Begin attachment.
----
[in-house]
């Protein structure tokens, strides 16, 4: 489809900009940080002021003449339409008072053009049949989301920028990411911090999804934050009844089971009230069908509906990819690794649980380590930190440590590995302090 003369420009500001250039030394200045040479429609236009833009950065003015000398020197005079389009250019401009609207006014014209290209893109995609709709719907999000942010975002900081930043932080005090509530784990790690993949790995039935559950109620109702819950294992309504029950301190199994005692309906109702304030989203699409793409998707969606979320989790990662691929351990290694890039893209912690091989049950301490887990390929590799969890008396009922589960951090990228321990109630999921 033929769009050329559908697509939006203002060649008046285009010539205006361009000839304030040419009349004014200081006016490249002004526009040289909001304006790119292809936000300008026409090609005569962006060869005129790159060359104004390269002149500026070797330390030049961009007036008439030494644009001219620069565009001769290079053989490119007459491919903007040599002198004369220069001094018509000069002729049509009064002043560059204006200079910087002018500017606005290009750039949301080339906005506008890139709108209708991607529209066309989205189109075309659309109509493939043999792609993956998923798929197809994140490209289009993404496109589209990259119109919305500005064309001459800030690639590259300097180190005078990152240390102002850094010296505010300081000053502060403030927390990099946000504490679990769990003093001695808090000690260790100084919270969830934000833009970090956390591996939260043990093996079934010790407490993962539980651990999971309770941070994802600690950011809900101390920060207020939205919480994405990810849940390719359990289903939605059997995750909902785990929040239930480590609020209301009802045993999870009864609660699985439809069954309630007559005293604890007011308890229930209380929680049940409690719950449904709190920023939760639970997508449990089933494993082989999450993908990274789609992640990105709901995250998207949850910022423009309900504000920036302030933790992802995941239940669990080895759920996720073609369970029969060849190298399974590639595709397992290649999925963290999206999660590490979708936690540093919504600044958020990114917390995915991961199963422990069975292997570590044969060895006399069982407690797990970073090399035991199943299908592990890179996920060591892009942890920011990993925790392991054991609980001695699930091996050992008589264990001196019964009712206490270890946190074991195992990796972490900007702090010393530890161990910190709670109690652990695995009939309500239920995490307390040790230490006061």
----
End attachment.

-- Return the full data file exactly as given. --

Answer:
[in-house]
């Protein structure tokens, strides 16, 4: 489809900009940080002021003449339409008072053009049949989301920028990411911090999804934050009844089971009230069908509906990819690794649980380590930190440590590995302090 003369420009500001250039030394200045040479429609236009833009950065003015000398020197005079389009250019401009609207006014014209290209893109995609709709719907999000942010975002900081930043932080005090509530784990790690993949790995039935559950109620109702819950294992309504029950301190199994005692309906109702304030989203699409793409998707969606979320989790990662691929351990290694890039893209912690091989049950301490887990390929590799969890008396009922589960951090990228321990109630999921 033929769009050329559908697509939006203002060649008046285009010539205006361009000839304030040419009349004014200081006016490249002004526009040289909001304006790119292809936000300008026409090609005569962006060869005129790159060359104004390269002149500026070797330390030049961009007036008439030494644009001219620069565009001769290079053989490119007459491919903007040599002198004369220069001094018509000069002729049509009064002043560059204006200079910087002018500017606005290009750039949301080339906005506008890139709108209708991607529209066309989205189109075309659309109509493939043999792609993956998923798929197809994140490209289009993404496109589209990259119109919305500005064309001459800030690639590259300097180190005078990152240390102002850094010296505010300081000053502060403030927390990099946000504490679990769990003093001695808090000690260790100084919270969830934000833009970090956390591996939260043990093996079934010790407490993962539980651990999971309770941070994802600690950011809900101390920060207020939205919480994405990810849940390719359990289903939605059997995750909902785990929040239930480590609020209301009802045993999870009864609660699985439809069954309630007559005293604890007011308890229930209380929680049940409690719950449904709190920023939760639970997508449990089933494993082989999450993908990274789609992640990105709901995250998207949850910022423009309900504000920036302030933790992802995941239940669990080895759920996720073609369970029969060849190298399974590639595709397992290649999925963290999206999660590490979708936690540093919504600044958020990114917390995915991961199963422990069975292997570590044969060895006399069982407690797990970073090399035991199943299908592990890179996920060591892009942890920011990993925790392991054991609980001695699930091996050992008589264990001196019964009712206490270890946190074991195992990796972490900007702090010393530890161990910190709670109690652990695995009939309500239920995490307390040790230490006061």